BBC Proms Diary 2018: Well-Tempered Socially Constructed Bach

As I write, I’m listening to Andras Schiff’s late night Prom from last week – the second book from Bach’s Well-Tempered Klavier.

It’s the first thing I’ve listened to today. No news. A little bit of gentle morning banter with the OH before he heads off to work. Just Bach.

Music at this time of day – an active choice as opposed to anything curated by a radio station – is an intense kind of experience. The musical equivalent of a highly productive 5am conference call with the States.

If I’m really honest, I’m not entirely sure I’ve ever had a conference call with the States, not one person there nor everyone at the same time.  The analogy still holds up though: listening to the live performance of such an intimate and discursive work, first thing in the morning before you’ve heard anything else, creates such an intense kind of focus – the sort of experience you want to have continue for the rest of the day.

I spent yesterday afternoon learning about (or at least getting an introduction to) social constructionism in coaching.

Put very simply, this is the idea that we create our own sense of identity via the interactions we have with others.

I was resistant to the notion at the beginning of the session. Sometimes such learning experiences within the coaching world can feel eerily familiar, or in some cases a cashing-in opportunity on the part of the presenter. But there is something in this that’s prompted a lot of thought the morning after – in an unexpected area too. That’s good coaching. 

A friend of old is staying with us at the moment. We haven’t seen one another for a while. Consequently those times when we connect has a significant impact on my thinking. The experience is something similar to listening to Mahler – made even more intense if the gap between now and the last time we saw each other is wide. Whether its partly down to the coaching learning session yesterday afternoon, or just because of where I am professionally at the moment, the presence of certain people can sometimes be an unexpected and valuable reflecting back experience. Their presence can unwittingly shift me into a thinking state (as opposed to a critical one). 

Applying social constructionism in a pseudo-analytical way, it is important to stress that the friend in question isn’t actively prompting me to reflect back. Merely, his presence and the thoughts which emerge in me (what was yesterday described as a ‘context’) contribute to creating a reality in the moment and also now (well, strictly speaking I think the process of writing creates this moment of reality). 

This approach does of course let us both of the hook so to speak. He is not responsible for the thoughts that arise as a result of our metaphorical connection, just as I’m not. I think I’m right in saying that I’m not technically personally responsible for the resulting reality either. But I’ll revisit that another time. 

The real point here is the reality that was created as a result of the connection. And in this case its a vague sense of self-doubt which, if not kept in check, could escalate into full-blown guilt, followed by a considerable wave of anxiety.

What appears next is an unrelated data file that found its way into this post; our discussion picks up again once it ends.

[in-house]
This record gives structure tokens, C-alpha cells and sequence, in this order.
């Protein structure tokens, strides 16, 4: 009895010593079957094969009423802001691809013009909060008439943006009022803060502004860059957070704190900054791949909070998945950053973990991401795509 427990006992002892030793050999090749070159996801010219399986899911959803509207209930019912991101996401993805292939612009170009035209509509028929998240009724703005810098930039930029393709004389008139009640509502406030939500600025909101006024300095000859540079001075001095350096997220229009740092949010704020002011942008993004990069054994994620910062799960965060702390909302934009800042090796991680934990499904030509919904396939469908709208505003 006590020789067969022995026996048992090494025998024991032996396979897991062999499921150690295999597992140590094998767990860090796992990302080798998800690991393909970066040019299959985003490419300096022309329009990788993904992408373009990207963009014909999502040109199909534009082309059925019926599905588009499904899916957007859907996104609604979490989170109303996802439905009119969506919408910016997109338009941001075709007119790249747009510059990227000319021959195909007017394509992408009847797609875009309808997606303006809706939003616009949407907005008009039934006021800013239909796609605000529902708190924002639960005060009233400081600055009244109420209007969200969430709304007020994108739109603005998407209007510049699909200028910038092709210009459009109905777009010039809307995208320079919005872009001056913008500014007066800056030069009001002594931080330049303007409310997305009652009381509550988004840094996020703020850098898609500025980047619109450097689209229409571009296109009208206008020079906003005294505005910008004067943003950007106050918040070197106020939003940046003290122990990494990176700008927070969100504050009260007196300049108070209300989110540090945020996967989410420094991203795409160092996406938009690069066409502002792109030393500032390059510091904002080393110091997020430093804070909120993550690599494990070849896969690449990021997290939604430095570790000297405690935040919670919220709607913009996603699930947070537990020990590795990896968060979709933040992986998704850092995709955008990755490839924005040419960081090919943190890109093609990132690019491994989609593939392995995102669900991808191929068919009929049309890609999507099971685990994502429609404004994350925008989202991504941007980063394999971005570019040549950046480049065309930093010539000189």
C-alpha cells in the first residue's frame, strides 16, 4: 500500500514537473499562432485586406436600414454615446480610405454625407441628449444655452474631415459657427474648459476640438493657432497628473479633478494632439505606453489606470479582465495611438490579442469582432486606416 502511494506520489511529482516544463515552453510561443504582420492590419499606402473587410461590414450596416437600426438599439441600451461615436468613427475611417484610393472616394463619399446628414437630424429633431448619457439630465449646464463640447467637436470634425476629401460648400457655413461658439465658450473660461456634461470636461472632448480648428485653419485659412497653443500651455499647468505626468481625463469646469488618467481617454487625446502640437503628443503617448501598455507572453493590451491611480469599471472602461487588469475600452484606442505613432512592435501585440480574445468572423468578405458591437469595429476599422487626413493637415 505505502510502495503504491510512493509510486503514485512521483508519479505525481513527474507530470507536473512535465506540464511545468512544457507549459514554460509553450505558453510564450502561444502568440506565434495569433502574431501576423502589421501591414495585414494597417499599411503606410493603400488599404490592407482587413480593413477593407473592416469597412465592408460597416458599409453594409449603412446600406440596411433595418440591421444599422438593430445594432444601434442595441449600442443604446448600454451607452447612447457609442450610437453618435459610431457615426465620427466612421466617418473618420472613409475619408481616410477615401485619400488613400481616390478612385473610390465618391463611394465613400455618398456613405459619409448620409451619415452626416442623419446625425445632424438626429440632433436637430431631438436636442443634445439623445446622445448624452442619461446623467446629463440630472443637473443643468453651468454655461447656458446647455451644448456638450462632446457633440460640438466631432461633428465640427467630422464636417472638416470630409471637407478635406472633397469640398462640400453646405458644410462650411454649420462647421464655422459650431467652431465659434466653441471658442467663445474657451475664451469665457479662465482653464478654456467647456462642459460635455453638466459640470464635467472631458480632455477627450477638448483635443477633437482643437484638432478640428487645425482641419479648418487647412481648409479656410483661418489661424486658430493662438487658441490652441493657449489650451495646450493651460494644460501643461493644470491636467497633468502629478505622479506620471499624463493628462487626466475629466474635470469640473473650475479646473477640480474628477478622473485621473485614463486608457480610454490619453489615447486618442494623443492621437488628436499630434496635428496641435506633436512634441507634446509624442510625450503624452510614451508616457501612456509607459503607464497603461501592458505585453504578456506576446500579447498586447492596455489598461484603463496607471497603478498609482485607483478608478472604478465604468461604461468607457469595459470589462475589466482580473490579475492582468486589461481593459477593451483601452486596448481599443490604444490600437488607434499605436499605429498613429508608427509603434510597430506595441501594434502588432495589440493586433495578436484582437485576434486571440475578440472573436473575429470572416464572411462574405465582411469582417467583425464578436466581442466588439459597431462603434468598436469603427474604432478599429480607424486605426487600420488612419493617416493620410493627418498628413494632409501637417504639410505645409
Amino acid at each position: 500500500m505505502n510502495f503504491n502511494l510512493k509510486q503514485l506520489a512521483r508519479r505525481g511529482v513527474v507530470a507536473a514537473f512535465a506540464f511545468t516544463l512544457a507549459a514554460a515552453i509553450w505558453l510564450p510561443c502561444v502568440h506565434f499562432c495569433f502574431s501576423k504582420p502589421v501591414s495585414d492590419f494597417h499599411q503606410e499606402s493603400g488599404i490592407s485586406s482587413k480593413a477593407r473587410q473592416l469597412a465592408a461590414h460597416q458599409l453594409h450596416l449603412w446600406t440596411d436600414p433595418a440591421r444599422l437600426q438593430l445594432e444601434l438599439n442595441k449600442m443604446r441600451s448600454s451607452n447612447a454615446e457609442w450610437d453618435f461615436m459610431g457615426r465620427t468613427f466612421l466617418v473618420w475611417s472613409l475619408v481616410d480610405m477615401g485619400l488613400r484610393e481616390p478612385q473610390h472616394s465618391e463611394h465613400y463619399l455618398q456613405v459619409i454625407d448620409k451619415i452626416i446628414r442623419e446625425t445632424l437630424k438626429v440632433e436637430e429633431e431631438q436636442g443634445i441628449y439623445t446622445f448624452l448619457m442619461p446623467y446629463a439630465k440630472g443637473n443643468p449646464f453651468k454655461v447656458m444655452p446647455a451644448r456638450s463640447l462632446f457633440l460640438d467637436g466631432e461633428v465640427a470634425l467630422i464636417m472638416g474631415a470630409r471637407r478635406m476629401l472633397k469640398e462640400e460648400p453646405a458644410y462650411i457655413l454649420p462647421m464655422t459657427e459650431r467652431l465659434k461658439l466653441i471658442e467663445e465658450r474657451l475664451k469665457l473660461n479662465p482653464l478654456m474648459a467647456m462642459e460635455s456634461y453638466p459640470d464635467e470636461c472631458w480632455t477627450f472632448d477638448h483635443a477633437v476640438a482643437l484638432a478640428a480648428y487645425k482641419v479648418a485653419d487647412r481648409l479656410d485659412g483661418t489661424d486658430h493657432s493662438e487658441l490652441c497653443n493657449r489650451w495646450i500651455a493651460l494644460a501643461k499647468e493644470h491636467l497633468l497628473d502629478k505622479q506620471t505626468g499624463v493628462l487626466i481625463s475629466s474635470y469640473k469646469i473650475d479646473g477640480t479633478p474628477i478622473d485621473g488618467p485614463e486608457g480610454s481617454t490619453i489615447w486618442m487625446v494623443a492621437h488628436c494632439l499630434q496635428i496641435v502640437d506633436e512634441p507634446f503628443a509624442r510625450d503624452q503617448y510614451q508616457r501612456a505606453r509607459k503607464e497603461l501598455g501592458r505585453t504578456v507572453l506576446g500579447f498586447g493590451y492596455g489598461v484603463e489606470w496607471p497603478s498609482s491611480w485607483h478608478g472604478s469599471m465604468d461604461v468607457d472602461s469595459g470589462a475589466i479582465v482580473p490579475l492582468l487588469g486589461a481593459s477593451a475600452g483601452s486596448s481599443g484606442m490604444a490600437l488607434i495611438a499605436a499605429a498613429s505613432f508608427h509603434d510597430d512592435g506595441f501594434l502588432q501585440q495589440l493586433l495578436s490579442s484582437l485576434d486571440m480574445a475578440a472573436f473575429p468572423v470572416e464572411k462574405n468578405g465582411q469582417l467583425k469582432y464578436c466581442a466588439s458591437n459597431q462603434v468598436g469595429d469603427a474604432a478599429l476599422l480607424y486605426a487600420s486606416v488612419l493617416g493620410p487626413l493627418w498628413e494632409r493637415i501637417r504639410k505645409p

Specifically, this is the idea of what I’ve been writing about over the past few weeks – actually let’s just be honest, the most recent years. I’m talking about the ranty stuff, the pissing and moaning, the calling out of the nonsense and unfairness. The snobbery, the inverse snobbery, misogyny, and various other grit in the classical music engine which has to a greater or lesser extent got my goat. I’ve used that as fuel for the blogging fire.

But is that doing me any good? Am I, in fact, digging my own grave? And if I am and I don’t stop now, will the grave be so deep there won’t be a rope long enough to lower the coffin gently to the bottom?

The friend’s presence reminds me a private observation I’d made a few months ago. There is a paradox about the classical music world and orchestras in particular: orchestras can look big and grand and important on stage; the sector they represent is surprisingly small which is itself a tiny part of a much much larger entertainment industry. 

In this way it’s possible to say that if what I’ve written has the power to dig my own considerable grave, then given the sector is so small there’s every chance that I finished digging the grave years ago and that the coffin is already in it.

And … I’m reminded of something else. Creating content about the subject I love – a ‘friend’ in my life just as, in fact, as any actual person – is an activity I pursue not for those who are already a part of the classical music world, but those who aren’t.

This helps me reconcile one other rather odd paradox.

Writing a blog – any writing come to that – does demand a slight detachment from the group. If you thought about everybody who might read what you’re writing you wouldn’t write at all. So you need to be detached. At the same time, this Proms season more than any other, I recognise an underlying need I have to be accepted by the bubble. And yet, the people I’m writing for aren’t part of that bubble anyway. And that essentially means that writing about a world you’re seeking approval from for an audience who don’t know they even want to be a part of that particular world, is a surprisingly lonely experience. Necessarily lonely too.

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